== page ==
Iowa State University


Adriene Koett-Cronn, Iowa Energy Center, Communications Specialist, (515) 294-4391
John McCarroll, News Service, (515) 294-6136


CEDAR FALLS, Iowa -- A proposed Iowa Energy Center facility to test and demonstrate the potential of biomass energy received approval Wednesday (Sept. 10) from the Iowa State Board of Regents.

The regents approved the $990,000 project at a meeting in Cedar Falls. The facility will be built on the Iowa State University Agronomy/Agricultural Biosystems Engineering Research Farm seven miles west of Ames.

The facility will be called BECON (Biomass Energy CONversion) and will test and demonstrate new and existing biomass energy technologies. The primary goal of the work at the BECON facility will be to give Iowa businesses and investors an opportunity to see various types of biomass conversion technologies in action and stimulate interest in biomass alternatives. It will also offer education and training opportunities for engineers and technicians.

The facility also will be used to investigate a variety of biomass materials -- from industrial and agricultural waste products to designated biomass energy crops.

The main building at BECON facility will be approximately 20,000 square feet and sit on eight acres of land. The facility will eventually include a greenhouse and an aqua culture facility. The energy produced at the facility may eventually be used to operate the greenhouse and aqua culture facility.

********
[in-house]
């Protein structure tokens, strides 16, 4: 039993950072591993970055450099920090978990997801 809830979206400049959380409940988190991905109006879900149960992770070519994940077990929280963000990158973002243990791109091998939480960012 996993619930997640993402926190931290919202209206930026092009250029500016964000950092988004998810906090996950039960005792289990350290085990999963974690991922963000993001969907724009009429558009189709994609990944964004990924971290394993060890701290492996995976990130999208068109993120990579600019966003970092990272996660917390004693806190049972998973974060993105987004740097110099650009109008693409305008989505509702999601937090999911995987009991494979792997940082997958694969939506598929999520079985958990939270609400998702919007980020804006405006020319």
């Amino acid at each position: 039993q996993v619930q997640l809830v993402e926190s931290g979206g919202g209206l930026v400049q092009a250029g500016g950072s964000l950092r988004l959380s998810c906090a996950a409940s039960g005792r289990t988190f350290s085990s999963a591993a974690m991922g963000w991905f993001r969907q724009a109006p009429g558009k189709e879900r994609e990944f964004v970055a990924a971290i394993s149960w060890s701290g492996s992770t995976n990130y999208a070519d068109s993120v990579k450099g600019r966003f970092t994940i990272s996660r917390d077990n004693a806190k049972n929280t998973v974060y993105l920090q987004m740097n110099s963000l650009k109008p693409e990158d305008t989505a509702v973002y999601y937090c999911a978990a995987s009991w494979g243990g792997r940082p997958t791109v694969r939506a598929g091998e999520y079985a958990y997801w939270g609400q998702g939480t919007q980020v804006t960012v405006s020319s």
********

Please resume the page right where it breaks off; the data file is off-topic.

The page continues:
Inside the BECON's main building, there will be room for testing and demonstrating biomass gasifiers, ethanol conversion techniques, biodiesel fuels and other emerging biomass energy technologies.

The Iowa Energy Center is a non-profit organization created by the Iowa Energy Efficiency Act of 1990 to conduct and sponsor research and dissmeniate information on energy efficiency and renewable energy. Several Iowa Energy Center projects related to biomass energy will be transferred to BECON, including research on developing a biomass gasifier for converting waste seed corn and switchgrass to energy, and projects combining agricultural wastes to produce methane gas.

The facility is expected to be completed in 1998.


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